...asserted independent claim and Mr. Berkheimer focused "all of his primary arguments" on claim 1.1 Berkheimer v. Hewlett-Packard Co. , 224 F.Supp.3d 635, 643 n.6 (N.D. Ill. Dec. 12, 2016). Neither rationale justifies treating claim 1 as representative. A claim is not representative simply be......
  • Gaelco S.A. v. Arachnid 360, LLC, 16 C 10629
    • United States
    • United States District Courts. 7th Circuit. United States District Court (Northern District of Illinois)
    • December 21, 2017
    ...to those claims already found to be directed to an abstract idea in previous cases." Id. ; accord Berkheimer v. Hewlett–Packard Co. , 224 F.Supp.3d 635, 643 (N.D. Ill. 2016).In the last several years, the Federal Circuit has found numerous claims relating to gaming and claims relating to mo......
  • Tech. Dev. & Licensing, LLC v. Comcast Corp., Case No. 08-cv-3584, Case No. 09-cv-430.
    • United States
    • United States District Courts. 7th Circuit. United States District Court (Northern District of Illinois)
    • June 19, 2017
    ...664 Fed.Appx. 968, 972 n. 1 (declining to "address the proper evidentiary standard"). See also Berkheimer v. Hewlett–Packard Co. , 224 F.Supp.3d 635, 641 and n.3 (surveying case law and concluding that "the clear-and-convincing standard has no role to play in the § 101 determination" absent......
  • Berkheimer v. HP Inc., 12 C 9023
    • United States
    • United States District Courts. 7th Circuit. United States District Court (Northern District of Illinois)
    • March 29, 2022
    ...Notes: [1] The following facts are undisputed or deemed admitted, unless otherwise noted. [2] See Berkheimer v. Hewlett-Packard Co., 224 F.Supp.3d 635 (N.D. Ill. 2016) (summary judgment), aff'd in part, vacated in part, and remanded sub nom. Berkheimer v. HP, Inc., 881 F.3d 1360 (Fed. Cir. ......
4 cases
  • Berkheimer v. HP Inc., 2017-1437
    • United States
    • United States Courts of Appeals. United States Court of Appeals for the Federal Circuit
    • February 8, 2018
    ...asserted independent claim and Mr. Berkheimer focused "all of his primary arguments" on claim 1.1 Berkheimer v. Hewlett-Packard Co. , 224 F.Supp.3d 635, 643 n.6 (N.D. Ill. Dec. 12, 2016). Neither rationale justifies treating claim 1 as representative. A claim is not representative simply be......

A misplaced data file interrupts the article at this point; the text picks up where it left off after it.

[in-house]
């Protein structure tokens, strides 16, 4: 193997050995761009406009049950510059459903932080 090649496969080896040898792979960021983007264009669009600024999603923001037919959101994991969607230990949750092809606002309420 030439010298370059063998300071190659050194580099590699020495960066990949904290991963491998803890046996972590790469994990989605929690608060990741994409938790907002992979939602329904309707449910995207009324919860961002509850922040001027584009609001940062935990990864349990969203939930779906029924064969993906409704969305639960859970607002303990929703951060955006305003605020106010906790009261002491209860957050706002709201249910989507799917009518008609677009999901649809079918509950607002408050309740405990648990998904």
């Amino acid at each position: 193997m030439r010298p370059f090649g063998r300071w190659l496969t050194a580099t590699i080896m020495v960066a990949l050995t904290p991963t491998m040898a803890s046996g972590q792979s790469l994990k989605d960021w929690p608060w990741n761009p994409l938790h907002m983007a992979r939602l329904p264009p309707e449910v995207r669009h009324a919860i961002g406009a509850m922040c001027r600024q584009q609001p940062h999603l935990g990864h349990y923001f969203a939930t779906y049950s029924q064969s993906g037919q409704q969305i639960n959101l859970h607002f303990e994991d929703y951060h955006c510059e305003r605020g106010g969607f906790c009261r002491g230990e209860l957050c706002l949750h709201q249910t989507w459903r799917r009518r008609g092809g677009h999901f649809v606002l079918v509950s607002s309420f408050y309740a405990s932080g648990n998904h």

• Gaelco S.A. v. Arachnid 360, LLC, 16 C 10629
    • United States
    • United States District Courts. 7th Circuit. United States District Court (Northern District of Illinois)
    • December 21, 2017
    ...to those claims already found to be directed to an abstract idea in previous cases." Id. ; accord Berkheimer v. Hewlett–Packard Co. , 224 F.Supp.3d 635, 643 (N.D. Ill. 2016).In the last several years, the Federal Circuit has found numerous claims relating to gaming and claims relating to mo......
  • Tech. Dev. & Licensing, LLC v. Comcast Corp., Case No. 08-cv-3584, Case No. 09-cv-430.
    • United States
    • United States District Courts. 7th Circuit. United States District Court (Northern District of Illinois)
    • June 19, 2017
    ...664 Fed.Appx. 968, 972 n. 1 (declining to "address the proper evidentiary standard"). See also Berkheimer v. Hewlett–Packard Co. , 224 F.Supp.3d 635, 641 and n.3 (surveying case law and concluding that "the clear-and-convincing standard has no role to play in the § 101 determination" absent......
  • Berkheimer v. HP Inc., 12 C 9023
    • United States
    • United States District Courts. 7th Circuit. United States District Court (Northern District of Illinois)
    • March 29, 2022
    ...Notes: [1] The following facts are undisputed or deemed admitted, unless otherwise noted. [2] See Berkheimer v. Hewlett-Packard Co., 224 F.Supp.3d 635 (N.D. Ill. 2016) (summary judgment), aff'd in part, vacated in part, and remanded sub nom. Berkheimer v. HP, Inc., 881 F.3d 1360 (Fed. Cir. ......